R. Scott King, BSME ::::
Synopsis: The operator of a commercial tractor-trailer was involved in a serious motor vehicle incident resulting in injuries to the occupants of several passenger vehicles. After the incident, police reviewed the operator’s required logbooks and determined the driver was in compliance with the hours-of-service rule that governs the duration an operator may drive a commercial vehicle. A subsequent, independent evaluation however, cast suspicion on that determination and led engineers to conclude otherwise.
Analysis: The incident vehicle was equipped with an electronic engine control module (ECM) that recorded not only data describing the operator’s actions such as speed and braking just prior to the incident, but overall usage of the incident tractor as well. Specifically, the ECM recorded the truck’s usage history for the three months preceding the incident, reporting the time spent driving, idling, and non-use; however, when compared to the driver’s hand-written logs, investigators realized numerous discrepancies.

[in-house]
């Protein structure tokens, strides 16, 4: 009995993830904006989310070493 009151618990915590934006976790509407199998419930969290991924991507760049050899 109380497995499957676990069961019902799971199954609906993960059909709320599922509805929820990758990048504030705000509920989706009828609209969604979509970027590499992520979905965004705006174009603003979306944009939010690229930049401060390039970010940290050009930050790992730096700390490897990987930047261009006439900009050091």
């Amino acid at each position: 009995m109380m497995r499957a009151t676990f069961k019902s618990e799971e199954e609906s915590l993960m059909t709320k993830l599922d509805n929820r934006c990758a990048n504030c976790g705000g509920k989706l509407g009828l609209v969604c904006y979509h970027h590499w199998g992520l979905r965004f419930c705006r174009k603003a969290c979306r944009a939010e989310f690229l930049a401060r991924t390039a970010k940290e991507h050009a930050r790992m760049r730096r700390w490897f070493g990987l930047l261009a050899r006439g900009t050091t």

Conclusion: In particular, the ECM provided engineers and investigators, working on behalf of the plaintiffs, to establish a pattern of abuse and disregard for the hours-of-service rule, and proved the suspected falsified logbooks. Moreover, the data contained within the ECM provided investigators the basis to relate the incident to driver fatigue and inattention resulting from prolonged operator service.